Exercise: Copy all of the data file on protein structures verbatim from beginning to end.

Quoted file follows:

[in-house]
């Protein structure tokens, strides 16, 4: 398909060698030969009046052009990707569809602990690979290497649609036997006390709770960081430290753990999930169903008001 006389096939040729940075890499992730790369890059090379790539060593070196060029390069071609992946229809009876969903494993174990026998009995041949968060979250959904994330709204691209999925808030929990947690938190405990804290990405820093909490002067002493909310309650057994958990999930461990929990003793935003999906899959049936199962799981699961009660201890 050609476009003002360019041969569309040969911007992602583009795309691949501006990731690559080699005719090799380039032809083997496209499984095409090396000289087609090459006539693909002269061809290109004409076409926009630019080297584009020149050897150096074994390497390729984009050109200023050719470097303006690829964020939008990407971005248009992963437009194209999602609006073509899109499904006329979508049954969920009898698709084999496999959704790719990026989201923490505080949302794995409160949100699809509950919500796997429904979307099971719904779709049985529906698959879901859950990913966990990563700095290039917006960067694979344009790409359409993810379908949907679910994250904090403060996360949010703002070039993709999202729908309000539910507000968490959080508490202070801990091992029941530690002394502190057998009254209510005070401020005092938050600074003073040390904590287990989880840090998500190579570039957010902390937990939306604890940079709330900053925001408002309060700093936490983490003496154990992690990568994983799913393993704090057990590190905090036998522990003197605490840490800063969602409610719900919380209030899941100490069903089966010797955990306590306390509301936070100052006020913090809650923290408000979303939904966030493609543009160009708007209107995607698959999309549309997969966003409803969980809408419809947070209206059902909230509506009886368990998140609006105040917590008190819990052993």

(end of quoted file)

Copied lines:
[in-house]
């Protein structure tokens, strides 16, 4: 398909060698030969009046052009990707569809602990690979290497649609036997006390709770960081430290753990999930169903008001 006389096939040729940075890499992730790369890059090379790539060593070196060029390069071609992946229809009876969903494993174990026998009995041949968060979250959904994330709204691209999925808030929990947690938190405990804290990405820093909490002067002493909310309650057994958990999930461990929990003793935003999906899959049936199962799981699961009660201890 050609476009003002360019041969569309040969911007992602583009795309691949501006990731690559080699005719090799380039032809083997496209499984095409090396000289087609090459006539693909002269061809290109004409076409926009630019080297584009020149050897150096074994390497390729984009050109200023050719470097303006690829964020939008990407971005248009992963437009194209999602609006073509899109499904006329979508049954969920009898698709084999496999959704790719990026989201923490505080949302794995409160949100699809509950919500796997429904979307099971719904779709049985529906698959879901859950990913966990990563700095290039917006960067694979344009790409359409993810379908949907679910994250904090403060996360949010703002070039993709999202729908309000539910507000968490959080508490202070801990091992029941530690002394502190057998009254209510005070401020005092938050600074003073040390904590287990989880840090998500190579570039957010902390937990939306604890940079709330900053925001408002309060700093936490983490003496154990992690990568994983799913393993704090057990590190905090036998522990003197605490840490800063969602409610719900919380209030899941100490069903089966010797955990306590306390509301936070100052006020913090809650923290408000979303939904966030493609543009160009708007209107995607698959999309549309997969966003409803969980809408419809947070209206059902909230509506009886368990998140609006105040917590008190819990052993």